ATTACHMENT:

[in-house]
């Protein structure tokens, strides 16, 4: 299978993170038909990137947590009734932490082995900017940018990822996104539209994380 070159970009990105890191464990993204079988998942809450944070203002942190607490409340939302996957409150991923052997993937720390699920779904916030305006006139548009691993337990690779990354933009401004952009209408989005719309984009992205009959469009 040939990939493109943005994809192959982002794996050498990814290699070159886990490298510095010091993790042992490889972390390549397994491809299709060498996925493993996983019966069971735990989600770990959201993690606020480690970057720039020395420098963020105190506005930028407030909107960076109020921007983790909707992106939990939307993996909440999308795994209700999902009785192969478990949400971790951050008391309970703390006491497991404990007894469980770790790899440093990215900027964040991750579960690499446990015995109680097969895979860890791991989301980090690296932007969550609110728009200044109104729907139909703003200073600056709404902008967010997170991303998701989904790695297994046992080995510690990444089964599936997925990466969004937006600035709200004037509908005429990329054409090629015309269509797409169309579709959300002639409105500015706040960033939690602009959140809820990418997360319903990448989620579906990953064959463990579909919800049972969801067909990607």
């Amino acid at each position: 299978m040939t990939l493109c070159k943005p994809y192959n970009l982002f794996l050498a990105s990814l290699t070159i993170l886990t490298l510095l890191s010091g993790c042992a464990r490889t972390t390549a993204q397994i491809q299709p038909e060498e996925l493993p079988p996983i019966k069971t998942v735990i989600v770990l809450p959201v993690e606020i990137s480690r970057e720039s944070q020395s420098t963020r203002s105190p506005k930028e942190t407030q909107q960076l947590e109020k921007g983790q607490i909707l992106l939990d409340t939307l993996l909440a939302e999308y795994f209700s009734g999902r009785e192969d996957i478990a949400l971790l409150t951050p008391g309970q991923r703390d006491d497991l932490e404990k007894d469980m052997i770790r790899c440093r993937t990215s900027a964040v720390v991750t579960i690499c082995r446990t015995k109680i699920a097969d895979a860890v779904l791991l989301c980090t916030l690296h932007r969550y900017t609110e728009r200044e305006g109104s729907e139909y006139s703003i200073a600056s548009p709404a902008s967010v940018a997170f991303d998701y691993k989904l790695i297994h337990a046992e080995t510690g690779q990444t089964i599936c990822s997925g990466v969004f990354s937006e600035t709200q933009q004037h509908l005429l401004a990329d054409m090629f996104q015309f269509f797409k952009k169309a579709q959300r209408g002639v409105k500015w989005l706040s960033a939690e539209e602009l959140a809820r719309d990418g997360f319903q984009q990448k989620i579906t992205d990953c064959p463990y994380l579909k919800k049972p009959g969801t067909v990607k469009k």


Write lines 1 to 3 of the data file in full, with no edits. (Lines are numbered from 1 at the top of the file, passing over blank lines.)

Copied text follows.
[in-house]
């Protein structure tokens, strides 16, 4: 299978993170038909990137947590009734932490082995900017940018990822996104539209994380 070159970009990105890191464990993204079988998942809450944070203002942190607490409340939302996957409150991923052997993937720390699920779904916030305006006139548009691993337990690779990354933009401004952009209408989005719309984009992205009959469009 040939990939493109943005994809192959982002794996050498990814290699070159886990490298510095010091993790042992490889972390390549397994491809299709060498996925493993996983019966069971735990989600770990959201993690606020480690970057720039020395420098963020105190506005930028407030909107960076109020921007983790909707992106939990939307993996909440999308795994209700999902009785192969478990949400971790951050008391309970703390006491497991404990007894469980770790790899440093990215900027964040991750579960690499446990015995109680097969895979860890791991989301980090690296932007969550609110728009200044109104729907139909703003200073600056709404902008967010997170991303998701989904790695297994046992080995510690990444089964599936997925990466969004937006600035709200004037509908005429990329054409090629015309269509797409169309579709959300002639409105500015706040960033939690602009959140809820990418997360319903990448989620579906990953064959463990579909919800049972969801067909990607």
């Amino acid at each position: 299978m040939t990939l493109c070159k943005p994809y192959n970009l982002f794996l050498a990105s990814l290699t070159i993170l886990t490298l510095l890191s010091g993790c042992a464990r490889t972390t390549a993204q397994i491809q299709p038909e060498e996925l493993p079988p996983i019966k069971t998942v735990i989600v770990l809450p959201v993690e606020i990137s480690r970057e720039s944070q020395s420098t963020r203002s105190p506005k930028e942190t407030q909107q960076l947590e109020k921007g983790q607490i909707l992106l939990d409340t939307l993996l909440a939302e999308y795994f209700s009734g999902r009785e192969d996957i478990a949400l971790l409150t951050p008391g309970q991923r703390d006491d497991l932490e404990k007894d469980m052997i770790r790899c440093r993937t990215s900027a964040v720390v991750t579960i690499c082995r446990t015995k109680i699920a097969d895979a860890v779904l791991l989301c980090t916030l690296h932007r969550y900017t609110e728009r200044e305006g109104s729907e139909y006139s703003i200073a600056s548009p709404a902008s967010v940018a997170f991303d998701y691993k989904l790695i297994h337990a046992e080995t510690g690779q990444t089964i599936c990822s997925g990466v969004f990354s937006e600035t709200q933009q004037h509908l005429l401004a990329d054409m090629f996104q015309f269509f797409k952009k169309a579709q959300r209408g002639v409105k500015w989005l706040s960033a939690e539209e602009l959140a809820r719309d990418g997360f319903q984009q990448k989620i579906t992205d990953c064959p463990y994380l579909k919800k049972p009959g969801t067909v990607k469009k």